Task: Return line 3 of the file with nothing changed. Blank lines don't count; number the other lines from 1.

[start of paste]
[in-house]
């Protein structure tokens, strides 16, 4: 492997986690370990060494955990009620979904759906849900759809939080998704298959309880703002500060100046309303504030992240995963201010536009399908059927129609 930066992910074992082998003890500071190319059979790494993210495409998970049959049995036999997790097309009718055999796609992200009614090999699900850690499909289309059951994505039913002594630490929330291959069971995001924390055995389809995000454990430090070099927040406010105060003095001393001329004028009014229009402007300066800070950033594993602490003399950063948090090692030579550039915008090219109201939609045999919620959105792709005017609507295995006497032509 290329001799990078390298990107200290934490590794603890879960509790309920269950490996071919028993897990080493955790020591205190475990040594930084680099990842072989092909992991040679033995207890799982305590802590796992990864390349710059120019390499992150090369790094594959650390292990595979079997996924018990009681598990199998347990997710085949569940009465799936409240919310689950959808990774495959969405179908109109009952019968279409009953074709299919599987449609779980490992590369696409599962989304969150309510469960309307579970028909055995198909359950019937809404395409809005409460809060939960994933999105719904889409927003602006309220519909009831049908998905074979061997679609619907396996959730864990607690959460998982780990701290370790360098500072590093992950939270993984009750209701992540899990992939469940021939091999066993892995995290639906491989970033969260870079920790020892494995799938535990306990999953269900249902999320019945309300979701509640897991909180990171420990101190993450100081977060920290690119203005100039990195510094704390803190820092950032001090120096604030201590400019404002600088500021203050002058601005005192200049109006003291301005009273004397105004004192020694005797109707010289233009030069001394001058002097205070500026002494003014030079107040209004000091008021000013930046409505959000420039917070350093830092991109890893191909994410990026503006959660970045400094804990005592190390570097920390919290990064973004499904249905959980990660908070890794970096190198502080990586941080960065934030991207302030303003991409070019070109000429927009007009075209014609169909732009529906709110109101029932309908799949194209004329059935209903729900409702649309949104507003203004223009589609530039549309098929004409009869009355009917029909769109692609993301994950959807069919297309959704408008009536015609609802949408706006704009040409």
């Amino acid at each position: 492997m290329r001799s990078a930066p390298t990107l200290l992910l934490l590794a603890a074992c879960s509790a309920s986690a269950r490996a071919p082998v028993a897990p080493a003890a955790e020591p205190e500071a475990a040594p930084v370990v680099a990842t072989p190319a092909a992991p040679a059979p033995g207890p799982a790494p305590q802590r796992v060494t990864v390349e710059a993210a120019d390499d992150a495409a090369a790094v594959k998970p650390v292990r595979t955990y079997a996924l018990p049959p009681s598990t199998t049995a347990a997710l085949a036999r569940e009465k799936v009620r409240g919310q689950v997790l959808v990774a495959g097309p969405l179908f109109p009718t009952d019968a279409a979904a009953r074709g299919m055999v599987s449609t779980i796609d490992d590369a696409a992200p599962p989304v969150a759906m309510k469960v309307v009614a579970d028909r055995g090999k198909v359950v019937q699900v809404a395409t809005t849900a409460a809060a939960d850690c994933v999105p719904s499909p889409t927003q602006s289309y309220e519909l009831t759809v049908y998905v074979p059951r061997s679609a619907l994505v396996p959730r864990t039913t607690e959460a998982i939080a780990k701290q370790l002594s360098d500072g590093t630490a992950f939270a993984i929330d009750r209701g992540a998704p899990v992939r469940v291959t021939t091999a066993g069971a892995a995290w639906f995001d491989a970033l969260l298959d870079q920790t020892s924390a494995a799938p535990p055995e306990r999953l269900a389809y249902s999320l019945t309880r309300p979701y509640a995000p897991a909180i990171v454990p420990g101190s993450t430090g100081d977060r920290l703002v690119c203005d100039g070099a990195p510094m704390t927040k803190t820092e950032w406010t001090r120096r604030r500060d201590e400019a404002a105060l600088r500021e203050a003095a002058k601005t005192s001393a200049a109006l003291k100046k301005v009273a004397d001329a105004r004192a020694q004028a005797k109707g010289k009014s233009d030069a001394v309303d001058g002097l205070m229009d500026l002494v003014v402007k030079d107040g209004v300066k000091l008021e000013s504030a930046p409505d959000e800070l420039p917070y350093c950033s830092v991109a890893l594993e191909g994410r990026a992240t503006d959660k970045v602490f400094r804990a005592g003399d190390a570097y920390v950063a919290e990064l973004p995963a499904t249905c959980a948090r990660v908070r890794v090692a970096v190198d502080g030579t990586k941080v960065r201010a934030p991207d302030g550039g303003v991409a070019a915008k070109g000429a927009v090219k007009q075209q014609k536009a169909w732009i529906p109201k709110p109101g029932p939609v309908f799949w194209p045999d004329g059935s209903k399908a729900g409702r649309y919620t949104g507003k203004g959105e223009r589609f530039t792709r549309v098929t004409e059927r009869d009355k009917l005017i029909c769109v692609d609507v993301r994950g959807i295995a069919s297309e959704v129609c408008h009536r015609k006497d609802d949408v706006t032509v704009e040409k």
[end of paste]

């Amino acid at each position: 492997m290329r001799s990078a930066p390298t990107l200290l992910l934490l590794a603890a074992c879960s509790a309920s986690a269950r490996a071919p082998v028993a897990p080493a003890a955790e020591p205190e500071a475990a040594p930084v370990v680099a990842t072989p190319a092909a992991p040679a059979p033995g207890p799982a790494p305590q802590r796992v060494t990864v390349e710059a993210a120019d390499d992150a495409a090369a790094v594959k998970p650390v292990r595979t955990y079997a996924l018990p049959p009681s598990t199998t049995a347990a997710l085949a036999r569940e009465k799936v009620r409240g919310q689950v997790l959808v990774a495959g097309p969405l179908f109109p009718t009952d019968a279409a979904a009953r074709g299919m055999v599987s449609t779980i796609d490992d590369a696409a992200p599962p989304v969150a759906m309510k469960v309307v009614a579970d028909r055995g090999k198909v359950v019937q699900v809404a395409t809005t849900a409460a809060a939960d850690c994933v999105p719904s499909p889409t927003q602006s289309y309220e519909l009831t759809v049908y998905v074979p059951r061997s679609a619907l994505v396996p959730r864990t039913t607690e959460a998982i939080a780990k701290q370790l002594s360098d500072g590093t630490a992950f939270a993984i929330d009750r209701g992540a998704p899990v992939r469940v291959t021939t091999a066993g069971a892995a995290w639906f995001d491989a970033l969260l298959d870079q920790t020892s924390a494995a799938p535990p055995e306990r999953l269900a389809y249902s999320l019945t309880r309300p979701y509640a995000p897991a909180i990171v454990p420990g101190s993450t430090g100081d977060r920290l703002v690119c203005d100039g070099a990195p510094m704390t927040k803190t820092e950032w406010t001090r120096r604030r500060d201590e400019a404002a105060l600088r500021e203050a003095a002058k601005t005192s001393a200049a109006l003291k100046k301005v009273a004397d001329a105004r004192a020694q004028a005797k109707g010289k009014s233009d030069a001394v309303d001058g002097l205070m229009d500026l002494v003014v402007k030079d107040g209004v300066k000091l008021e000013s504030a930046p409505d959000e800070l420039p917070y350093c950033s830092v991109a890893l594993e191909g994410r990026a992240t503006d959660k970045v602490f400094r804990a005592g003399d190390a570097y920390v950063a919290e990064l973004p995963a499904t249905c959980a948090r990660v908070r890794v090692a970096v190198d502080g030579t990586k941080v960065r201010a934030p991207d302030g550039g303003v991409a070019a915008k070109g000429a927009v090219k007009q075209q014609k536009a169909w732009i529906p109201k709110p109101g029932p939609v309908f799949w194209p045999d004329g059935s209903k399908a729900g409702r649309y919620t949104g507003k203004g959105e223009r589609f530039t792709r549309v098929t004409e059927r009869d009355k009917l005017i029909c769109v692609d609507v993301r994950g959807i295995a069919s297309e959704v129609c408008h009536r015609k006497d609802d949408v706006t032509v704009e040409k």